Teenage kicks: MSGM and artist Henry Hussey on their adolescence inspired capsule collection
Young British artist Henry Hussey has chain-embroidered, digitally printed and beaded his colourful and provocative textiles onto antique naval flags, duvets and tablecloths. Now, in a new collaboration with MSGM's Massimo Giorgetti, Hussey’s patched and slogan heavy creations also feature in a capsule collection of denim jackets, frayed sweaters and t-shirts.
‘My initial interest in textiles actually came from fashion,’ explains Hussey, whose textured and Swarovski crystal adorned tapestries take inspiration from evocative personal experiences, from fractured paternal relationships to the effects of political instability in Britain. ‘Fashion enables the wearer to project how they view themselves or want to be perceived. Before becoming a fine artist, it was my intention to design fabrics for fashion collections,’ he says.
MSGM's Massimo Giorgetti was drawn to Hussey's strong and irreverent aesthetic and his passion for texture
At Hussey’s 'Reliquaries' exhibition in July last year, shown at Gallery 8 in London, his textile designs took the form of diary-like embroidered texts, sewn onto dip-dyed damask and bleached cotton, and illustrated with snakes, skulls and ancient armour. A literary pastime associated with teenage hood, Hussey’s flame patched and romantically worded designs for MSGM also look to the highs and lows of adolescence. ‘I was reminiscing about my late teens and early twenties,’ he says. ‘They were filled with moments of ecstatic elation and heartbreak, euphoria and intense upheaval. I wanted my experiences of this transitional period to act as a basis for my compositions.’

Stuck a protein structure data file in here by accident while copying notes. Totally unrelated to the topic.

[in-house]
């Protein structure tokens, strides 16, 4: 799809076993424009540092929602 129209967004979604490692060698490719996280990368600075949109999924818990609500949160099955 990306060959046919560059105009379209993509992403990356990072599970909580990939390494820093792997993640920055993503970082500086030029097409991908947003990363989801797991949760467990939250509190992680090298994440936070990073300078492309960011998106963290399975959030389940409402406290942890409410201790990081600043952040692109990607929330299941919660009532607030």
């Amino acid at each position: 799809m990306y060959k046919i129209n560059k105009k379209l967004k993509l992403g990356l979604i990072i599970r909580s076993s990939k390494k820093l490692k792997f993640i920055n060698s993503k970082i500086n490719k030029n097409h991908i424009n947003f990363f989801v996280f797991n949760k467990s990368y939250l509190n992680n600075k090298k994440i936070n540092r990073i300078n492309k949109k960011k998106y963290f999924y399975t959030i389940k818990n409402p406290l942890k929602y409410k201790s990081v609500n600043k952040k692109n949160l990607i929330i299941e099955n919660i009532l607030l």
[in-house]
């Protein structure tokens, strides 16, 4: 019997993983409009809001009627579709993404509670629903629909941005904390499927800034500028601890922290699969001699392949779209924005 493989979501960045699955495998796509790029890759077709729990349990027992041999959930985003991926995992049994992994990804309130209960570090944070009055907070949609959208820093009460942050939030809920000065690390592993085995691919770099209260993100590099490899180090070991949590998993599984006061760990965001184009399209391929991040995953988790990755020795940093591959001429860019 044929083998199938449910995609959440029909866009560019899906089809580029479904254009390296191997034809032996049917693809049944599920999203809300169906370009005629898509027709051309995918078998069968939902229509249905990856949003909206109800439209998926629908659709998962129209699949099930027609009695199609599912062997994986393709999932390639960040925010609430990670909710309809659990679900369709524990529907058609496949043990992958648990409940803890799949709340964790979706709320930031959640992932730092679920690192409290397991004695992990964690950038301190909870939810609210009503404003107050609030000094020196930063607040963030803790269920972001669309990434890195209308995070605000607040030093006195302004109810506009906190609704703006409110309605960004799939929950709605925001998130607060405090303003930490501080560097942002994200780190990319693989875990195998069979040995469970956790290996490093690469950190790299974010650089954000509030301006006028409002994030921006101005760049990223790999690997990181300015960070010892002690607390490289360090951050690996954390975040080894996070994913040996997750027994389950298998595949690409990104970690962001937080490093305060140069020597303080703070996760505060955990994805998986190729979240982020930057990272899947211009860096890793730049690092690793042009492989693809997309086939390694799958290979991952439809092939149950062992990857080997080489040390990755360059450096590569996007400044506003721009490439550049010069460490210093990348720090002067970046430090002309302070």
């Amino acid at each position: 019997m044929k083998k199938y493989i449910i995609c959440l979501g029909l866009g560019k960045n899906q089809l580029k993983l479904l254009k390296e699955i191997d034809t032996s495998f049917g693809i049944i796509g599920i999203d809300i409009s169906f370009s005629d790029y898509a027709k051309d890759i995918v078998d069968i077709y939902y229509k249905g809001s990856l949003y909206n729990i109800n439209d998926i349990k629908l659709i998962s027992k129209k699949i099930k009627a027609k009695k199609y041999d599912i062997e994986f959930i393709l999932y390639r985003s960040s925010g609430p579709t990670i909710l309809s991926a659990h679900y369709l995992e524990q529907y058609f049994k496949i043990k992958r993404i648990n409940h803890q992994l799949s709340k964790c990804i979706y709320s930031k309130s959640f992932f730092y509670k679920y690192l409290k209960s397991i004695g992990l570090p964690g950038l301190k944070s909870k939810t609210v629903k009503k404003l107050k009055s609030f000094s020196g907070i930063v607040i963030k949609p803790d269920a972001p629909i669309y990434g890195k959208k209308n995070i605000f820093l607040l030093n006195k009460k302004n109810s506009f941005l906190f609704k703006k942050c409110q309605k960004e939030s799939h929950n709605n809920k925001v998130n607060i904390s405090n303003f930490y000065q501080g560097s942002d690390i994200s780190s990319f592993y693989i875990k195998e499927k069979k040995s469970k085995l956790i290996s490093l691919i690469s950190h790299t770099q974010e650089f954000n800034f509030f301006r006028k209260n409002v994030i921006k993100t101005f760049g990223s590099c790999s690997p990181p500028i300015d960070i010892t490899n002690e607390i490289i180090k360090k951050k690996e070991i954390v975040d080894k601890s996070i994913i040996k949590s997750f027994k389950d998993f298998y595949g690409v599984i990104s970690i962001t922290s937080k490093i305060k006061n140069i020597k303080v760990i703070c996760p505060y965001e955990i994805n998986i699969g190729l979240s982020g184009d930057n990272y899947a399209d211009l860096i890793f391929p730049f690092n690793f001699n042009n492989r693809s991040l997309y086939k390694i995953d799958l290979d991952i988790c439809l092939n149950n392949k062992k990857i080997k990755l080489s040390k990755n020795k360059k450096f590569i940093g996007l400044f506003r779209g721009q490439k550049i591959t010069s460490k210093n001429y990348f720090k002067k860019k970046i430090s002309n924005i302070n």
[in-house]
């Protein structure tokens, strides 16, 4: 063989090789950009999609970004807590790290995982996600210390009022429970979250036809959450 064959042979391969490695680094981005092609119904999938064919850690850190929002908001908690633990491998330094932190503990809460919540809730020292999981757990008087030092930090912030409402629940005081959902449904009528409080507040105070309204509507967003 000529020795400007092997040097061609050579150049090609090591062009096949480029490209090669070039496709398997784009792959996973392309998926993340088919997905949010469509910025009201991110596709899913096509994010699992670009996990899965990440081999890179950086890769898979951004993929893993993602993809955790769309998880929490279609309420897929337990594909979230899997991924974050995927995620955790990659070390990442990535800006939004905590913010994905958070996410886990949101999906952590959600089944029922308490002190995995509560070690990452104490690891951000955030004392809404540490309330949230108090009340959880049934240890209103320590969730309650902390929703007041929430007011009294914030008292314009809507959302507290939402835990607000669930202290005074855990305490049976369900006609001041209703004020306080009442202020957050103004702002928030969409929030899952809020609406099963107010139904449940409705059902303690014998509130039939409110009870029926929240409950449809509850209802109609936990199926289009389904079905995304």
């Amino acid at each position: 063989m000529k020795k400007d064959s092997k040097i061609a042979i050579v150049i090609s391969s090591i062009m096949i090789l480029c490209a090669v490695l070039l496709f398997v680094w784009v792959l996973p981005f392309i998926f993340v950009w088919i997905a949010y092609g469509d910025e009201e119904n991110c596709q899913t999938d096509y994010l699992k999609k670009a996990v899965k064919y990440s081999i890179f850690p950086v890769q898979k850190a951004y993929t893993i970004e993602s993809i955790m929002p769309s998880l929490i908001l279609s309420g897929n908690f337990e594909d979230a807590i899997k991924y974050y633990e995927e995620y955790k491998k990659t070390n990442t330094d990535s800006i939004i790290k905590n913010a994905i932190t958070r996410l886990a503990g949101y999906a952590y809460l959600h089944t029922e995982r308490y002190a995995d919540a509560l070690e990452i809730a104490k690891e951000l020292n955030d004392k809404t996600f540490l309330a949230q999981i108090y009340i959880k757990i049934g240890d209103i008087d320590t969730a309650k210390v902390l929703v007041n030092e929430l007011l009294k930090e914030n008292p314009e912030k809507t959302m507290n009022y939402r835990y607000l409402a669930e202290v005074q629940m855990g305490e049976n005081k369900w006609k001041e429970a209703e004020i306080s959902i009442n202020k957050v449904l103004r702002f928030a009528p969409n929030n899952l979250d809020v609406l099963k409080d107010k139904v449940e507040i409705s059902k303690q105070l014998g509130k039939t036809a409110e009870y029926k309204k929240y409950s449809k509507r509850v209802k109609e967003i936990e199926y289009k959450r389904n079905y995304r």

‘I am deeply moved by the words Hussey uses in his embroidery, his passion for texture and his three dimensionality,’ Giorgetti says of his decision to collaborate with the fledgling artist. Known for its ebullient colour combinations and unusual prints and finishes, MSGM also collaborated with Toilet Paper magazine in 2014, produced by long-time collaborators Maurizio Cattelan and Pierpaolo Ferrari. Eccentric spliced apple and lipstick prints featured on sweatshirts and swimwear, alongside collages of frogs encased in burger buns. ‘The common denominator with our collaborators is their use of irreverence and irony’ Giorgetti explains. ‘Hussey’s strong and sometimes disturbing aesthetic sense is one that to me also echoes the essence of MSGM.’